Ever heard the phrase ‘je ne sais quoi’? We think the term was invented to describe French makeup artist Violette.
Appointed Estée Lauder’s global beauty director in 2017, this Parisian-turned-New Yorker is all talent, no ego. When she’s not creating new products for Estée Lauder, you’ll find Violette painting the faces of your favourite celebrities (think: Rosie Huntington-Whiteley) or filming for her YouTube channel. Here, the 31-year-old creative talks about trusting her instincts, finding balance as a working mother and why she’s proud to be a French cliché.
Gritty Pretty: You’re a woman of many talents (and job titles!). What has been the best and hardest thing about your role as global beauty director of Estée Lauder? And how do you balance this full-time gig with being a creator in your own right?
Violette: As a creative, the hardest thing is to have money in order to create content but to simultaneously ‘forget’ about the money when it comes to making decisions on which brands to work with, so your voice can still be genuine. To help with this, I only work with brands I love, share products I love and only do what is 100 per cent sincere to me. Even with Estée, I had told them at the beginning that I only wanted to talk about what I love and they have never pushed me to support a product that I didn’t truly adore. So, authenticity – it’s the hardest but the best thing at the same time.
GP: How would you describe your role at Estée Lauder to someone who is unfamiliar with how the beauty industry operates?
V: My role at Estée Lauder has stayed relatively the same over the years in that it is always different. I get to do a lot of exciting things. My first focus is always to create very strong products that are as good as having a makeup artist in your bathroom, so you don’t have to overthink it. Now I am also creating content and tutorials for women that will help them apply the makeup. My greatest role is to make [women] feel more empowered so they can break free from the standardised beauty rules.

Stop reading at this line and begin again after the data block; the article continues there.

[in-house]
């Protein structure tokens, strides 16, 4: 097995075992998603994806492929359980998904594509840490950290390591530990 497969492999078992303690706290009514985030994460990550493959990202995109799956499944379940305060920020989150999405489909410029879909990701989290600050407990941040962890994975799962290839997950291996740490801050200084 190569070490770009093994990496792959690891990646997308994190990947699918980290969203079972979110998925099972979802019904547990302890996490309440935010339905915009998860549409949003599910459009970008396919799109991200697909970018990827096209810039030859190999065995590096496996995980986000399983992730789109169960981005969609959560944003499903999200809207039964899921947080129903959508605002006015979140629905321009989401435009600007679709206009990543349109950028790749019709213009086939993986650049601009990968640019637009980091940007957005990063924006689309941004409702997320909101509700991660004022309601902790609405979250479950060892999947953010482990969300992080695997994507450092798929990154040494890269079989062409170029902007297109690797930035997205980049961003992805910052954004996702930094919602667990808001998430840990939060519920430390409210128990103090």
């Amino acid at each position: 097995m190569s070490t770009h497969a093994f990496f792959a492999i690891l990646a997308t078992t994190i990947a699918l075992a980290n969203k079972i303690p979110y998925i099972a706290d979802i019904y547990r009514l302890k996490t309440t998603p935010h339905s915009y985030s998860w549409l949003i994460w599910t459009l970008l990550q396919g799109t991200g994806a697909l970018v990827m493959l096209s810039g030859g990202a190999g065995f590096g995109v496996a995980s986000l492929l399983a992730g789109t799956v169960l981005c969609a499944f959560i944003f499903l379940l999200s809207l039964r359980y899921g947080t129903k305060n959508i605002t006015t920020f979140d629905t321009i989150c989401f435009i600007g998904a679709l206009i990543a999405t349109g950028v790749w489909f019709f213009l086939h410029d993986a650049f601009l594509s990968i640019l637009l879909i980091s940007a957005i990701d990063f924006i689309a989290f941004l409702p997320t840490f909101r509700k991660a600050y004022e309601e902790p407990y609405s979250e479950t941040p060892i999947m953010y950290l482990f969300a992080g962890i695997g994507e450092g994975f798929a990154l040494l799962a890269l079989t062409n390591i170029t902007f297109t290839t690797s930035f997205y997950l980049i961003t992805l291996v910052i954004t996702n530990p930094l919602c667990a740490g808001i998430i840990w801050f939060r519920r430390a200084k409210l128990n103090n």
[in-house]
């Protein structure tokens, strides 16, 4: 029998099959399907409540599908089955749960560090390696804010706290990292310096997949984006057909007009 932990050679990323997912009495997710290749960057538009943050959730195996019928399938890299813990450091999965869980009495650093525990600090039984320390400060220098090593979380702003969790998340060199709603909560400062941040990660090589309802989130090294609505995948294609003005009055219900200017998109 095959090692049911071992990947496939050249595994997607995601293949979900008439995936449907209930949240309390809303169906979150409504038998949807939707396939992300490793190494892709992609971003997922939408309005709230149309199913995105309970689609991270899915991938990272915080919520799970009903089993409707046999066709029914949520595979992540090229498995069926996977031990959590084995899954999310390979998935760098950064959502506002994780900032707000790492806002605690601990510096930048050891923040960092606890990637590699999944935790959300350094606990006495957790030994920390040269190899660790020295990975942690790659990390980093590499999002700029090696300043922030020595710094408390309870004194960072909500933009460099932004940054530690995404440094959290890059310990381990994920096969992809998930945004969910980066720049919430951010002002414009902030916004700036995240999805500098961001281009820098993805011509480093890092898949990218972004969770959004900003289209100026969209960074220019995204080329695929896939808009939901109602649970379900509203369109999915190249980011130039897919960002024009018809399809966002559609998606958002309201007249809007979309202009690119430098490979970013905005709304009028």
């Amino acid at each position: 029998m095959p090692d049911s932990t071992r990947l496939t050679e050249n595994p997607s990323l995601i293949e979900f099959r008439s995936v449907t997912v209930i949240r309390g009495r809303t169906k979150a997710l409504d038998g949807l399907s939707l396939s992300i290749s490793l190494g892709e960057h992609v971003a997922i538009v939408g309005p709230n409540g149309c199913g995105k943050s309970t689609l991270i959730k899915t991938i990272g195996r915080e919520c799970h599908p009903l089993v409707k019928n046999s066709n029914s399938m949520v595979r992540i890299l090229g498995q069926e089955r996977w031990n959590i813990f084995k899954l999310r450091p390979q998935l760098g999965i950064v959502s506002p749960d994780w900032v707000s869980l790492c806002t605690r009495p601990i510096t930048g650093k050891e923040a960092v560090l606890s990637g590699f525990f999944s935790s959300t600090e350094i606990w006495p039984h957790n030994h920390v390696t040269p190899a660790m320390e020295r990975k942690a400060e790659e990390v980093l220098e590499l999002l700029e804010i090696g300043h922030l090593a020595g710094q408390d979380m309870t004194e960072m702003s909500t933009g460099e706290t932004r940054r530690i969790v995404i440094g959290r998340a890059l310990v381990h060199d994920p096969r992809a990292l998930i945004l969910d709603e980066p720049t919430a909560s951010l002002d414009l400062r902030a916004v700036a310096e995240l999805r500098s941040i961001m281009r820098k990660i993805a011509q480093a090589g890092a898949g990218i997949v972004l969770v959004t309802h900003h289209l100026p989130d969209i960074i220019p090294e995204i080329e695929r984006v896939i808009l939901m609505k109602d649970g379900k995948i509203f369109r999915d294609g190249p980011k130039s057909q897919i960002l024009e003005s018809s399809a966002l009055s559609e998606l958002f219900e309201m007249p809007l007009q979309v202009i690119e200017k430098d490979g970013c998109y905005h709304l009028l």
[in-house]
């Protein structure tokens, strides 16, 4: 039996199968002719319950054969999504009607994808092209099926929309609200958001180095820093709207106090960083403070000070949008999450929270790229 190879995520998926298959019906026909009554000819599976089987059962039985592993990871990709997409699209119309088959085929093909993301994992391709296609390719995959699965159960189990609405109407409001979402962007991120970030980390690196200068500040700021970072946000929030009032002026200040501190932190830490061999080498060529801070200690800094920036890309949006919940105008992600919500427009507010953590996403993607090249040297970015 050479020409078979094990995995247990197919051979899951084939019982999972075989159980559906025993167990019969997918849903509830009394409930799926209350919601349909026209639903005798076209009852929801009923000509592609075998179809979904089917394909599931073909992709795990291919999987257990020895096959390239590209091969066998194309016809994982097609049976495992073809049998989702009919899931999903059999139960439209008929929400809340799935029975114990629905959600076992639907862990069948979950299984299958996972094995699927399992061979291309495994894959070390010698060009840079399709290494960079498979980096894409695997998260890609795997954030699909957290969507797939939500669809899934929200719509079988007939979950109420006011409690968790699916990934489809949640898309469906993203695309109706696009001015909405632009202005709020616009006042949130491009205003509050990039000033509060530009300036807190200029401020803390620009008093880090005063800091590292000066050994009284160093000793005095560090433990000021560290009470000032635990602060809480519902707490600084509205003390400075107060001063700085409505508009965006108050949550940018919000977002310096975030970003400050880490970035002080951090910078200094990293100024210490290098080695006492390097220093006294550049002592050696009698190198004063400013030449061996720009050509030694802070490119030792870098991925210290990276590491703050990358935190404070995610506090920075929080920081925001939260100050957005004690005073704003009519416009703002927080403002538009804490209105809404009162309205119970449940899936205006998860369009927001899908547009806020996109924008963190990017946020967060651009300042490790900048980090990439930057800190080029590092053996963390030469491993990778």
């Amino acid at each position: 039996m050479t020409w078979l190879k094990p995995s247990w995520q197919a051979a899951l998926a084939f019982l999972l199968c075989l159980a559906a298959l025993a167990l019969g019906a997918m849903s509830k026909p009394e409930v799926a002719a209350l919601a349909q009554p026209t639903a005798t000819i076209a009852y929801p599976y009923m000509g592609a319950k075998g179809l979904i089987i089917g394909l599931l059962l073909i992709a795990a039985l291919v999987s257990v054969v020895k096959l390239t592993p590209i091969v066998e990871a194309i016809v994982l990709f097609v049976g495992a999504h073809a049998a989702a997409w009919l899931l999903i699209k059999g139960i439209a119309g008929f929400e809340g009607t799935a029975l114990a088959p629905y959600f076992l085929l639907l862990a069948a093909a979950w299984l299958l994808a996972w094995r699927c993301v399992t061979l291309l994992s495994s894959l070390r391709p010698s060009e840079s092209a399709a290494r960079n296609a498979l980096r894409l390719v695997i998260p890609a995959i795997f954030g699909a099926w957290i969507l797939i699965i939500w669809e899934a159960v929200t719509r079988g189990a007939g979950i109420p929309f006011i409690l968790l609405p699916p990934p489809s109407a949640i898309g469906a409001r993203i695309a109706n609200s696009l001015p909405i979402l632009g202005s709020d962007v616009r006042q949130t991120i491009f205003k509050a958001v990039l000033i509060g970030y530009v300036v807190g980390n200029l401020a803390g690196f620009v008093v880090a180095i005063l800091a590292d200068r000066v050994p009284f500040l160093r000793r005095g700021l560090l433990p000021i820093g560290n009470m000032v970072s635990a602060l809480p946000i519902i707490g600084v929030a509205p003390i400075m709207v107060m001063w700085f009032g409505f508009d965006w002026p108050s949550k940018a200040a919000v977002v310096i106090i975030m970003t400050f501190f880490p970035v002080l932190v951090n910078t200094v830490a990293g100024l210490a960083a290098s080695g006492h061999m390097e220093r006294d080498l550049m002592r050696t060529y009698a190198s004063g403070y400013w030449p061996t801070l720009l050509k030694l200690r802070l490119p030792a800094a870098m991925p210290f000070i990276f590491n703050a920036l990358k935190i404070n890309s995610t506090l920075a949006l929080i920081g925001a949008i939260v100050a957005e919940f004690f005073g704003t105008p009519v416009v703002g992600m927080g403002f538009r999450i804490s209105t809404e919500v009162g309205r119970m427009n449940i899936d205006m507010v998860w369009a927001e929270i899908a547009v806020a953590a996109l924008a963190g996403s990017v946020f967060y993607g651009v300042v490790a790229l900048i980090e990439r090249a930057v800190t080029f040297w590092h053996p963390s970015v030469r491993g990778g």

GP: What has been the biggest learning curve of your career so far?
V: To expand and be open. Five years ago, I felt a real shift in the industry. YouTube wasn’t really cool in the fashion industry yet but I was finding that the more I was posting my looks on social media, the more women would ask me how I achieved those looks. From there I started to do collaborations with fashion brands, becoming more of an ‘influencer’ which was not common as a makeup artist in the fashion industry. It’s important to embrace shifts, or learning curves, in a really sincere way. You have to trust your instincts.
GP: Now that you are a (relatively) new mother to your beautiful daughter Inès, how do you balance life as a working mother?
V: One thing that’s true is that once you give birth, you’re so much more productive! Once you have kids, you have so much less time that you just try to jam everything you can into one day. I’d also say choosing a ‘switch-off’ time and sticking to it has helped me. Every day at 5:30pm exactly I stop my work and focus on my daughter until she goes to bed, then I focus on my partner and myself. I also have one day a week where I don’t work, and the weekends, so I try to maximise family time.
GP: Where do you find your inspiration?
V: I’m inspired by all women. Everywhere I go. Always. The ’60s and ’70s are also a huge era of inspiration for me. My fine arts background opened my eyes to really be inspired by everything. Women, nature, things on the wall – it’s being trained to have your eyes open and alert.
Want more? Continue reading this interview in the Winter 2020 issue of Gritty Pretty Magazine.